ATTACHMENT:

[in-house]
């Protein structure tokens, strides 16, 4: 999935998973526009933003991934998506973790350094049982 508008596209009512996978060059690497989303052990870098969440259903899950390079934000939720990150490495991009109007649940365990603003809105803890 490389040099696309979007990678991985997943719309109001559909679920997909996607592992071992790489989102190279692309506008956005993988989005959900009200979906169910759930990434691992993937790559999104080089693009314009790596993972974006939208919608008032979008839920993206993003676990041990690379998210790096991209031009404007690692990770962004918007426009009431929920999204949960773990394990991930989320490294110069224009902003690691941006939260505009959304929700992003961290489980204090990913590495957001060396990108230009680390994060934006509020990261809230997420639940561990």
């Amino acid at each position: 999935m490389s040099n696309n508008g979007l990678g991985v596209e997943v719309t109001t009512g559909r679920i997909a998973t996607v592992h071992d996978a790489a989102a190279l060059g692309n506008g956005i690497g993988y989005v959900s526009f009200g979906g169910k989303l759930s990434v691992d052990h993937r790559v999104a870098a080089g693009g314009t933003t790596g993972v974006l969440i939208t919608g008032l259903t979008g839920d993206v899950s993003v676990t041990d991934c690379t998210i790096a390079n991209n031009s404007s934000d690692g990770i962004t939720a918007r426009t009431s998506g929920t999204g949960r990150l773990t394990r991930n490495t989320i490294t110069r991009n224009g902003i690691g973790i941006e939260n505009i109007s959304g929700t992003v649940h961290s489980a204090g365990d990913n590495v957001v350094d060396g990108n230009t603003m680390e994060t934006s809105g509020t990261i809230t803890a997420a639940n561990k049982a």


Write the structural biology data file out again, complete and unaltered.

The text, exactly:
[in-house]
């Protein structure tokens, strides 16, 4: 999935998973526009933003991934998506973790350094049982 508008596209009512996978060059690497989303052990870098969440259903899950390079934000939720990150490495991009109007649940365990603003809105803890 490389040099696309979007990678991985997943719309109001559909679920997909996607592992071992790489989102190279692309506008956005993988989005959900009200979906169910759930990434691992993937790559999104080089693009314009790596993972974006939208919608008032979008839920993206993003676990041990690379998210790096991209031009404007690692990770962004918007426009009431929920999204949960773990394990991930989320490294110069224009902003690691941006939260505009959304929700992003961290489980204090990913590495957001060396990108230009680390994060934006509020990261809230997420639940561990």
């Amino acid at each position: 999935m490389s040099n696309n508008g979007l990678g991985v596209e997943v719309t109001t009512g559909r679920i997909a998973t996607v592992h071992d996978a790489a989102a190279l060059g692309n506008g956005i690497g993988y989005v959900s526009f009200g979906g169910k989303l759930s990434v691992d052990h993937r790559v999104a870098a080089g693009g314009t933003t790596g993972v974006l969440i939208t919608g008032l259903t979008g839920d993206v899950s993003v676990t041990d991934c690379t998210i790096a390079n991209n031009s404007s934000d690692g990770i962004t939720a918007r426009t009431s998506g929920t999204g949960r990150l773990t394990r991930n490495t989320i490294t110069r991009n224009g902003i690691g973790i941006e939260n505009i109007s959304g929700t992003v649940h961290s489980a204090g365990d990913n590495v957001v350094d060396g990108n230009t603003m680390e994060t934006s809105g509020t990261i809230t803890a997420a639940n561990k049982a």